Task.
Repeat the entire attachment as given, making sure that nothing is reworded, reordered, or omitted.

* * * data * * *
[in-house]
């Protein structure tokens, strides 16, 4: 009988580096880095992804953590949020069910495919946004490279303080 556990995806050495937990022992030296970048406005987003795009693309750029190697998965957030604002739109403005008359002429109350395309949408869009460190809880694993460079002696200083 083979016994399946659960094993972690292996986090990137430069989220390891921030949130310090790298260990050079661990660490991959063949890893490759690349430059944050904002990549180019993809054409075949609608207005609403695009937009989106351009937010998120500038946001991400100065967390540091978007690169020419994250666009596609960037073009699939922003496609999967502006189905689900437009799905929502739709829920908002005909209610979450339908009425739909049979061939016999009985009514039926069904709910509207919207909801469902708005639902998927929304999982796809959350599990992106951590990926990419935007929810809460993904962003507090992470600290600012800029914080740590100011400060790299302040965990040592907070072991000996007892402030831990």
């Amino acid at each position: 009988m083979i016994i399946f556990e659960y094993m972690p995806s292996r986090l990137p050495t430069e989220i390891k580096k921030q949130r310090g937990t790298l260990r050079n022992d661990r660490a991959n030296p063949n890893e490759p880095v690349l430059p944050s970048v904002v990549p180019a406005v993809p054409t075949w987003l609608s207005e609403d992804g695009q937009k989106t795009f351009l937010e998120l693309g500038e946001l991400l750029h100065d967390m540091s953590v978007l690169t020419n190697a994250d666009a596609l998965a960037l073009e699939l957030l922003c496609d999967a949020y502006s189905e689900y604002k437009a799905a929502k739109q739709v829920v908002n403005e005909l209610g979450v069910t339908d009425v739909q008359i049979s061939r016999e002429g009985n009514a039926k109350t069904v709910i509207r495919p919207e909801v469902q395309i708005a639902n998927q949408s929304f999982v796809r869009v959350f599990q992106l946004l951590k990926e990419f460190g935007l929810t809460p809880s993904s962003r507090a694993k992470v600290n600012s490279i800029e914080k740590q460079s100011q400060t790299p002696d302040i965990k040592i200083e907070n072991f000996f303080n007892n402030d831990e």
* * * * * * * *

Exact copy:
[in-house]
């Protein structure tokens, strides 16, 4: 009988580096880095992804953590949020069910495919946004490279303080 556990995806050495937990022992030296970048406005987003795009693309750029190697998965957030604002739109403005008359002429109350395309949408869009460190809880694993460079002696200083 083979016994399946659960094993972690292996986090990137430069989220390891921030949130310090790298260990050079661990660490991959063949890893490759690349430059944050904002990549180019993809054409075949609608207005609403695009937009989106351009937010998120500038946001991400100065967390540091978007690169020419994250666009596609960037073009699939922003496609999967502006189905689900437009799905929502739709829920908002005909209610979450339908009425739909049979061939016999009985009514039926069904709910509207919207909801469902708005639902998927929304999982796809959350599990992106951590990926990419935007929810809460993904962003507090992470600290600012800029914080740590100011400060790299302040965990040592907070072991000996007892402030831990």
């Amino acid at each position: 009988m083979i016994i399946f556990e659960y094993m972690p995806s292996r986090l990137p050495t430069e989220i390891k580096k921030q949130r310090g937990t790298l260990r050079n022992d661990r660490a991959n030296p063949n890893e490759p880095v690349l430059p944050s970048v904002v990549p180019a406005v993809p054409t075949w987003l609608s207005e609403d992804g695009q937009k989106t795009f351009l937010e998120l693309g500038e946001l991400l750029h100065d967390m540091s953590v978007l690169t020419n190697a994250d666009a596609l998965a960037l073009e699939l957030l922003c496609d999967a949020y502006s189905e689900y604002k437009a799905a929502k739109q739709v829920v908002n403005e005909l209610g979450v069910t339908d009425v739909q008359i049979s061939r016999e002429g009985n009514a039926k109350t069904v709910i509207r495919p919207e909801v469902q395309i708005a639902n998927q949408s929304f999982v796809r869009v959350f599990q992106l946004l951590k990926e990419f460190g935007l929810t809460p809880s993904s962003r507090a694993k992470v600290n600012s490279i800029e914080k740590q460079s100011q400060t790299p002696d302040i965990k040592i200083e907070n072991f000996f303080n007892n402030d831990e």